| March 13, 2024 | Medi-Products

What Are the Recommendations For VFC Data Loggers?

Effective vaccine storage depends on keeping them in optimal temperature ranges. The Center for Disease Control recommends keeping vaccines in temperature ranges of 2°C to 8°C. However, keeping the vaccines in this range requires monitoring vaccine temperatures regularly.
Temperatures are typically measured using temperature monitoring devices (TMD), also known as a “digital data logger” (DDL). The CDC recommends (and VFC requires) VCF Providers to use a continuous temperature monitoring device for vaccine storage refrigerators.

What Is a Data Logger?

A data logger is an electronic device that automatically monitors and records changes in environmental parameters over a given period. The logger typically contains a sensor which receives information (in this case refrigerator or freezer temperature) and a computer chip which stores the data. The DDL provides accurate temperature information for your freezer and refrigerator, and allows the data to be transferred to a computer for analysis.
A data logger can be a standalone unit or made up of multiple channels. However, most standalone units are battery-powered, making it possible to record even while in transit and do so for extended periods.
Most DDLs use a buffered temperature probe, which is the most accurate way of measuring the actual temperatures of vaccines in your storage units. These temps typically match vaccine temperatures more closely than those measured by standard thermometers, which usually reflect only air temperature.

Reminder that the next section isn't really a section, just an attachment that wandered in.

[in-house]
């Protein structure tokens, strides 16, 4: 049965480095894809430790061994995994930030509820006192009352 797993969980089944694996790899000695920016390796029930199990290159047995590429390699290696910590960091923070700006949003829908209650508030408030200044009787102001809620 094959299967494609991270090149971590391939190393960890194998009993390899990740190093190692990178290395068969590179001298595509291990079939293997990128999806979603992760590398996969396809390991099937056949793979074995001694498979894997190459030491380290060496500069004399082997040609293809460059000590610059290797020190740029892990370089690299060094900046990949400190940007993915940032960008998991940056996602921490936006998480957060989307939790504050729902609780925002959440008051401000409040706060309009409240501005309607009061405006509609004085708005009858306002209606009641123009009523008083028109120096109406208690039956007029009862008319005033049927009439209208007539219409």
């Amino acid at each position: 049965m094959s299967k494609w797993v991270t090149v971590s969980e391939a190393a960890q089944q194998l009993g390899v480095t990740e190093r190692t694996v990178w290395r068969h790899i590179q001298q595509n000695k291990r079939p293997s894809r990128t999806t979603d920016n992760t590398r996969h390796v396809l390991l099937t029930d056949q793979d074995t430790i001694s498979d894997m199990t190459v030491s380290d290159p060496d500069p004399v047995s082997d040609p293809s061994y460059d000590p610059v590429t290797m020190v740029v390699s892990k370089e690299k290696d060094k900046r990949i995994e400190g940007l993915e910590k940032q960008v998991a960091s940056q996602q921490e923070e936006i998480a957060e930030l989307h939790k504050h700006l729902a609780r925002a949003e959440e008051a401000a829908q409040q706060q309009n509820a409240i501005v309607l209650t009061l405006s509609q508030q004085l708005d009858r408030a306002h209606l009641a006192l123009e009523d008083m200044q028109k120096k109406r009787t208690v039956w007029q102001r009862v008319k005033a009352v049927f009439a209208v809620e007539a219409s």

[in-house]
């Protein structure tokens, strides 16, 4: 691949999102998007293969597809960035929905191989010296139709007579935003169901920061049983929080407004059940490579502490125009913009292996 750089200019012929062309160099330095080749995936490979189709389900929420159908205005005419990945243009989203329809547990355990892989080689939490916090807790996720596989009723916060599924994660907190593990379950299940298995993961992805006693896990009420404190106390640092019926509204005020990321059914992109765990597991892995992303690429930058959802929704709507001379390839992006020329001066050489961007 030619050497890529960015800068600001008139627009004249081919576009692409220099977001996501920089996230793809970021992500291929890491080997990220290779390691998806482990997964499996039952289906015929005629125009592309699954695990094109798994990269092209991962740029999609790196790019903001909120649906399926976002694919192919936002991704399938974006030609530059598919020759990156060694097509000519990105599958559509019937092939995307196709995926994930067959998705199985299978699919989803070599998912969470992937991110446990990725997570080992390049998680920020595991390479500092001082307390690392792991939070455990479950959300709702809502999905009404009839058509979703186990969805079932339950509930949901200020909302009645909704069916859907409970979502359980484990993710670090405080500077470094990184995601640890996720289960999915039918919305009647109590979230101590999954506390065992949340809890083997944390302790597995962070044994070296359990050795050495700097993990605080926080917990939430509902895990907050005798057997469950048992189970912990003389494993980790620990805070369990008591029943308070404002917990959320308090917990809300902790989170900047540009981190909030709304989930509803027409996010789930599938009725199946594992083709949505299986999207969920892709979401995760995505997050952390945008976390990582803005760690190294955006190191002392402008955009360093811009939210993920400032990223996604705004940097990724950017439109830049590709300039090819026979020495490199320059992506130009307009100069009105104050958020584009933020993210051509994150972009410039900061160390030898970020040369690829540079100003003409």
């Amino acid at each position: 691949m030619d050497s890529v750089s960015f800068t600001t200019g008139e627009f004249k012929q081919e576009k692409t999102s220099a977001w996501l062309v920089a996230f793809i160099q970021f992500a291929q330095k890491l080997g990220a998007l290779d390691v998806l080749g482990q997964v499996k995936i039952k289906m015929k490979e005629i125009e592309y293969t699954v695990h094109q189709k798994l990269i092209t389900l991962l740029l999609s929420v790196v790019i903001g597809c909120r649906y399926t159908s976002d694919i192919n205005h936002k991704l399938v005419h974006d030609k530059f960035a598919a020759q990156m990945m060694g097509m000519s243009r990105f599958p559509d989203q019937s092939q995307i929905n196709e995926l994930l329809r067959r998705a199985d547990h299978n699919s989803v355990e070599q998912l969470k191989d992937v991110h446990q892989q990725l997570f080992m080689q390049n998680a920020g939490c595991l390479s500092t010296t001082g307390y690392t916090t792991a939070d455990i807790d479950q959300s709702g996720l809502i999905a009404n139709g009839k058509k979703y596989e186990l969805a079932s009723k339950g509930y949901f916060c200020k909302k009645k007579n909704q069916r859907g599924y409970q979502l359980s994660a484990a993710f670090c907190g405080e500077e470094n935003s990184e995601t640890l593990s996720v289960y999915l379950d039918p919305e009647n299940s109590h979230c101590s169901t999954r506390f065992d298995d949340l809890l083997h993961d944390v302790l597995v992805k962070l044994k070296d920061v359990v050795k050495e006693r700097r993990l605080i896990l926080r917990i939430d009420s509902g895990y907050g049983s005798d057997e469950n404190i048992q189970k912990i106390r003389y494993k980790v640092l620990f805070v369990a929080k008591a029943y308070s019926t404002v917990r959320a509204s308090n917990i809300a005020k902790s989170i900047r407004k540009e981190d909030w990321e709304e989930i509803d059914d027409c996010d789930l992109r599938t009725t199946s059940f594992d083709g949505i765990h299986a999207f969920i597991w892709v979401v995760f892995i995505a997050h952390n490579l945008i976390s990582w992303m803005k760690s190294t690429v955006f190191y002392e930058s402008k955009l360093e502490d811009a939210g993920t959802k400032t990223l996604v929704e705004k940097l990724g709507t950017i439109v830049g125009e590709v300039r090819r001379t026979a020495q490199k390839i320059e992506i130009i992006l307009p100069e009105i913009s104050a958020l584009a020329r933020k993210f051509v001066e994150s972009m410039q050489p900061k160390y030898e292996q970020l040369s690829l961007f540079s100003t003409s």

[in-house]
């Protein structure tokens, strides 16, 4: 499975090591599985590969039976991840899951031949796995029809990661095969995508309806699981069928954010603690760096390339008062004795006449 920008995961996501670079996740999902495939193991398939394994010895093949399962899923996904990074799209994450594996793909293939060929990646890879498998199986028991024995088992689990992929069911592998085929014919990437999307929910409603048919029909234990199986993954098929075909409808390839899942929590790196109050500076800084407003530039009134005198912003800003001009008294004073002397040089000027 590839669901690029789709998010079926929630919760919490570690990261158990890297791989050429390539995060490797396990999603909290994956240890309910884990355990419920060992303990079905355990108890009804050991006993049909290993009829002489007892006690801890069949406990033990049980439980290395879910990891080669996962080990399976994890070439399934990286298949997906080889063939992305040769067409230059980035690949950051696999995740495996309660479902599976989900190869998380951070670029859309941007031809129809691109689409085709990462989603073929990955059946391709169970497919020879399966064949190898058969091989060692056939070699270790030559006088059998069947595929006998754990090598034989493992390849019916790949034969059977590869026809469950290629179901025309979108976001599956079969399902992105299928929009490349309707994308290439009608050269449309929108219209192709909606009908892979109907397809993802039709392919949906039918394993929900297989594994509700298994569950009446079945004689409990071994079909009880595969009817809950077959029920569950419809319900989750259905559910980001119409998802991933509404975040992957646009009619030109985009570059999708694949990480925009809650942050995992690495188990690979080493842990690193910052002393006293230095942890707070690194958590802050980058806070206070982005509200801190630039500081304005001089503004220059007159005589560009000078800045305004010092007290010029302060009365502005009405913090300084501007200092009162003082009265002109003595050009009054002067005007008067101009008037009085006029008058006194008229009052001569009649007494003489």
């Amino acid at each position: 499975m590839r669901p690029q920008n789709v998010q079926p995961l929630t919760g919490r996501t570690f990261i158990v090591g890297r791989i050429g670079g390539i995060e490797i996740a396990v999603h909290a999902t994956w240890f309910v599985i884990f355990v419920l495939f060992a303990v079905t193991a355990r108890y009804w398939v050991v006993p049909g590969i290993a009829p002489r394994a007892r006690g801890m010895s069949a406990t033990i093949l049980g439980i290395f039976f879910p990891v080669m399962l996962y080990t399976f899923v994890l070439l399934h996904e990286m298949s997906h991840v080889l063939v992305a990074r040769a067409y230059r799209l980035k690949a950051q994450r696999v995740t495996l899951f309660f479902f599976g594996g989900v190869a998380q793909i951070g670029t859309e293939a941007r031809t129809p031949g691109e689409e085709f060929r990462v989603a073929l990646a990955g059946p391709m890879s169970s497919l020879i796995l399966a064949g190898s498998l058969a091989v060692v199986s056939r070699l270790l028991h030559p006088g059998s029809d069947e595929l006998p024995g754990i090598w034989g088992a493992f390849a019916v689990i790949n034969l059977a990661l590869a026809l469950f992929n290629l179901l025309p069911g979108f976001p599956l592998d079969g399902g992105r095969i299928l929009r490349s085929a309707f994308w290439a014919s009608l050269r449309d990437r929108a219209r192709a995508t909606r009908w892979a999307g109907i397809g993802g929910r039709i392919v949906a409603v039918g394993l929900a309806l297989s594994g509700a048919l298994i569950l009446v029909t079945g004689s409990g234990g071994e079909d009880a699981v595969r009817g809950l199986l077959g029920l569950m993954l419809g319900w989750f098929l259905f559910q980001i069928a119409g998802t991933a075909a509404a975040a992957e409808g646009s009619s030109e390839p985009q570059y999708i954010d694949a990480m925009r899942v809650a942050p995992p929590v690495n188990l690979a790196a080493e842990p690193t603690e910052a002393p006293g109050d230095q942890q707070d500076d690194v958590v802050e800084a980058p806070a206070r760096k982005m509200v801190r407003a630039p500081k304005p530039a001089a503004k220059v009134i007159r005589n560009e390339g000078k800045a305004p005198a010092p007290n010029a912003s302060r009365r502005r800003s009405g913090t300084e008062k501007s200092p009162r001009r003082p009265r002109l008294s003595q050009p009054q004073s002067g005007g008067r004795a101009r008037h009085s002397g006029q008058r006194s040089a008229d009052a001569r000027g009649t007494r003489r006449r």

You can retrieve temperature data from your DDL either by downloading it to a computer using special software or from a website. The software or website may also allow you to set the frequency at which the logger should take readings.
These readings provide you with critical data that you can use to review your vaccines’ viability. Thus, you need to decide which of the options will best suit your facility – an independent software or a website program.


How To Set Up VFC Data Loggers

When using a data logger for vaccine storage, the Center for Disease Control recommends you must put a logger in every freezer and refrigerator storing vaccines. specific type called a digital data logger (DDL). The display monitor needs to be visible from the outside of the vaccine refrigerator/freezer storage unit.
The information it provides includes:
  • Whether a storage unit has been operating or had operated outside the recommended temperature range (a temperature excursion) and for how long
  • Detailed information regarding all temperatures recorded at pre-set intervals
Staff will need to be able to record these Min/Max temperatures twice a day.

What Type of Data Logger Should You Use for Vaccine Storage?

Use digital data loggers that have the following features:
  • The monitor needs to have a display that indicates the current temperature as well as Min/Max temperatures
  • The display monitor needs to be visible from the outside of the vaccine refrigerator/freezer storage unit
  • The data logger must also be able to produce downloadable data of temperature records in 15-minute intervals
  • The accuracy of the data logger must be within +/- 1-degree Fahrenheit
  • A buffered temperature probe
  • An out-of-range temperature alarm
  • A low-battery signal